Over 120 people from around the country registered for ARCS Foundation, Minnesota Chapter’s webinar on “The Need for Science Advocacy.” We had the great privilege of hearing Jayshree Seth present the provocative findings of 3M’s State of Science Index, a multi-year global survey of attitudes about science. This was followed by audience questions and a panel discussion of science advocacy experiences from Jayshree, Professor Anja Bielinsky, and 3 ARCS Minnesota Scholars.
To relive the experience, check out this video recording of the presentation, the Q&A and panel discussion.
Here is a quick recap of some of the great insights from our speakers:
- The role of science is more important now than ever… Yet nearly 40% of people think that if science didn’t exist their lives would be no different…The good news is that 87% believe we need science to solve the world’s biggest problems, but only 20% said they would stand up for science when debating its merits with others
- The ABC’s of science advocacy are:
- Awareness and Appreciation for science and the role it plays – in our daily lives;
- Breaking down Barriers – not just for geniuses or a gender, and one can have a satisfying science careers;
- Context, Communication, & Championing – what scientists do and how science solves problems.”
- The main thing you need to be a scientist is to be curious and to be persistent. If you have a question, try to answer it, use google, textbooks, …whatever you can get your hands on. You don’t need to be a super-genius; you just need to care about something enough to be curious about it.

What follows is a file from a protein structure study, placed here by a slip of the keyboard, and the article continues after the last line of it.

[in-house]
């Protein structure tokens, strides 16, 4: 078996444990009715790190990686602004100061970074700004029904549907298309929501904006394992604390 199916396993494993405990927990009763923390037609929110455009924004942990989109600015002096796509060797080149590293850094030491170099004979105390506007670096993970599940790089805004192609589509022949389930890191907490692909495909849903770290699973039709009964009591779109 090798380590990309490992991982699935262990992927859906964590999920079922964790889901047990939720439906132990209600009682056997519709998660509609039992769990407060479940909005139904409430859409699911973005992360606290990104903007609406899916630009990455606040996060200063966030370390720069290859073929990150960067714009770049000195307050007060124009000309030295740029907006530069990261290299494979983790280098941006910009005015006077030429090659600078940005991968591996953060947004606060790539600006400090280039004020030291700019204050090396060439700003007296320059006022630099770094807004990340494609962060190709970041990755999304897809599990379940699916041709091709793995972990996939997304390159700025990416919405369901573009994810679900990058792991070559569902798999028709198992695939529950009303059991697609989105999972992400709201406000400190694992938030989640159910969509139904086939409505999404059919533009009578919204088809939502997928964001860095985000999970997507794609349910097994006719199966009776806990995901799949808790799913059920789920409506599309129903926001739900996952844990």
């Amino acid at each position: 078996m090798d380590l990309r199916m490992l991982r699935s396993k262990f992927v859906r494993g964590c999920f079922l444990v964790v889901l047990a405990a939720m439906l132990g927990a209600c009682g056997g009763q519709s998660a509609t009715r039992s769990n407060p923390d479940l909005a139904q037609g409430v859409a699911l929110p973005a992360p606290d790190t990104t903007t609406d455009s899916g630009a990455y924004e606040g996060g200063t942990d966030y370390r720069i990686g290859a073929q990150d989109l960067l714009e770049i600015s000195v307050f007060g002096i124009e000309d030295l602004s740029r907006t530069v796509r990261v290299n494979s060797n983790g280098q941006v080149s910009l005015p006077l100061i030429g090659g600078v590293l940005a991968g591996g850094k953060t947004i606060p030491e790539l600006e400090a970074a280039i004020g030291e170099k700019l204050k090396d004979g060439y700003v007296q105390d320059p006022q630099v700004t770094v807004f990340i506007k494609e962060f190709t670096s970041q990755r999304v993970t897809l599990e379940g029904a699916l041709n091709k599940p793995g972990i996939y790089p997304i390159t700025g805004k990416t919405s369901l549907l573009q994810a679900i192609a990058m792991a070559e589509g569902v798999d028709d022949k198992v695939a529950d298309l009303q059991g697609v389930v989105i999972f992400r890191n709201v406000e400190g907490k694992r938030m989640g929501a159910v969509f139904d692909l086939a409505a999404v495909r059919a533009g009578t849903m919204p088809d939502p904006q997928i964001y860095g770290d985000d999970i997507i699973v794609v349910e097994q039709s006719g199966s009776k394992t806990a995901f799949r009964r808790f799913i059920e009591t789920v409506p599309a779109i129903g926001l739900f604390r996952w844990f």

Freddie Miller, ARCS Minnesota Scholar
- There is no single identity for scientists. We span all races, genders, sexual identities, religions, and more, however to vastly different degrees at the current moment. But our diversity should be seen as an asset. We all, not just scientists, should work to break these barriers for younger students, and encourage them to pursue careers in STEM.”
Lizzy Crist, ARCS Minnesota Scholar
- Being a great scientist is also about making the people around you better. In addition to great research, it is about how you make others around you more scientifically literate, more enthusiastic about science, and help people interested in the field be better scientists.
Matt Lawler, ARCS Minnesota Scholar
Let’s continue this conversation!
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